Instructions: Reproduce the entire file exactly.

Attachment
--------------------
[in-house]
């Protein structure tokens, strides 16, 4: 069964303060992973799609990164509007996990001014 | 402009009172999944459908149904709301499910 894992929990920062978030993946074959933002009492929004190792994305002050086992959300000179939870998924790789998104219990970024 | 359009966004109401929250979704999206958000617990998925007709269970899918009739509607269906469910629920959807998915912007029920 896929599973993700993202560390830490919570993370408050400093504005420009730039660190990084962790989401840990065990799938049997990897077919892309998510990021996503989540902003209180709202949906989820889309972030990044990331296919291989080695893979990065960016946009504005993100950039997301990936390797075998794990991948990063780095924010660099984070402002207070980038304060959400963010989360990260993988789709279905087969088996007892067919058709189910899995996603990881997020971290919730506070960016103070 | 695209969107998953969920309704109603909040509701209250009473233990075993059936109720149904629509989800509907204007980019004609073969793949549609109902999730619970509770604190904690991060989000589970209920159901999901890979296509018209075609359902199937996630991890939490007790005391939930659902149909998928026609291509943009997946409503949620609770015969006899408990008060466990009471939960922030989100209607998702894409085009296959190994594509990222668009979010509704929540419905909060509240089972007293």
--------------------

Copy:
[in-house]
């Protein structure tokens, strides 16, 4: 069964303060992973799609990164509007996990001014 | 402009009172999944459908149904709301499910 894992929990920062978030993946074959933002009492929004190792994305002050086992959300000179939870998924790789998104219990970024 | 359009966004109401929250979704999206958000617990998925007709269970899918009739509607269906469910629920959807998915912007029920 896929599973993700993202560390830490919570993370408050400093504005420009730039660190990084962790989401840990065990799938049997990897077919892309998510990021996503989540902003209180709202949906989820889309972030990044990331296919291989080695893979990065960016946009504005993100950039997301990936390797075998794990991948990063780095924010660099984070402002207070980038304060959400963010989360990260993988789709279905087969088996007892067919058709189910899995996603990881997020971290919730506070960016103070 | 695209969107998953969920309704109603909040509701209250009473233990075993059936109720149904629509989800509907204007980019004609073969793949549609109902999730619970509770604190904690991060989000589970209920159901999901890979296509018209075609359902199937996630991890939490007790005391939930659902149909998928026609291509943009997946409503949620609770015969006899408990008060466990009471939960922030989100209607998702894409085009296959190994594509990222668009979010509704929540419905909060509240089972007293």